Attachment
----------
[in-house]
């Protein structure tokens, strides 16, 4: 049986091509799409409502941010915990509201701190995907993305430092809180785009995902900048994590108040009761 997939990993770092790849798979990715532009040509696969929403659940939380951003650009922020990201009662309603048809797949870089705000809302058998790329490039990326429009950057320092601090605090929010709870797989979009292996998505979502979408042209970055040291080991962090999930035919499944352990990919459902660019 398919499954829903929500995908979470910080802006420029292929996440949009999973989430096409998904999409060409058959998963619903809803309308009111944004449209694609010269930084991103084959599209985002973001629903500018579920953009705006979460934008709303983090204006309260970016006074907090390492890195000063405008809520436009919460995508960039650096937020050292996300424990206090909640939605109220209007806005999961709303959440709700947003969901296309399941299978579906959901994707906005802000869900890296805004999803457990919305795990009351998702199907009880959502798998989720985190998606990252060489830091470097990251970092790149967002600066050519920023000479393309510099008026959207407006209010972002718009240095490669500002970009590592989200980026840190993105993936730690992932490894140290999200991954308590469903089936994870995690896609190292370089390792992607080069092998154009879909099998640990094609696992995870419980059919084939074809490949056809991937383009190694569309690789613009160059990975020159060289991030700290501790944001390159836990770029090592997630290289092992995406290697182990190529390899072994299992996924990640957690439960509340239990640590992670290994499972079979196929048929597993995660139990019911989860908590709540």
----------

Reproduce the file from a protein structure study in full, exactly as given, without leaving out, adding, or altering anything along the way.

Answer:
[in-house]
């Protein structure tokens, strides 16, 4: 049986091509799409409502941010915990509201701190995907993305430092809180785009995902900048994590108040009761 997939990993770092790849798979990715532009040509696969929403659940939380951003650009922020990201009662309603048809797949870089705000809302058998790329490039990326429009950057320092601090605090929010709870797989979009292996998505979502979408042209970055040291080991962090999930035919499944352990990919459902660019 398919499954829903929500995908979470910080802006420029292929996440949009999973989430096409998904999409060409058959998963619903809803309308009111944004449209694609010269930084991103084959599209985002973001629903500018579920953009705006979460934008709303983090204006309260970016006074907090390492890195000063405008809520436009919460995508960039650096937020050292996300424990206090909640939605109220209007806005999961709303959440709700947003969901296309399941299978579906959901994707906005802000869900890296805004999803457990919305795990009351998702199907009880959502798998989720985190998606990252060489830091470097990251970092790149967002600066050519920023000479393309510099008026959207407006209010972002718009240095490669500002970009590592989200980026840190993105993936730690992932490894140290999200991954308590469903089936994870995690896609190292370089390792992607080069092998154009879909099998640990094609696992995870419980059919084939074809490949056809991937383009190694569309690789613009160059990975020159060289991030700290501790944001390159836990770029090592997630290289092992995406290697182990190529390899072994299992996924990640957690439960509340239990640590992670290994499972079979196929048929597993995660139990019911989860908590709540």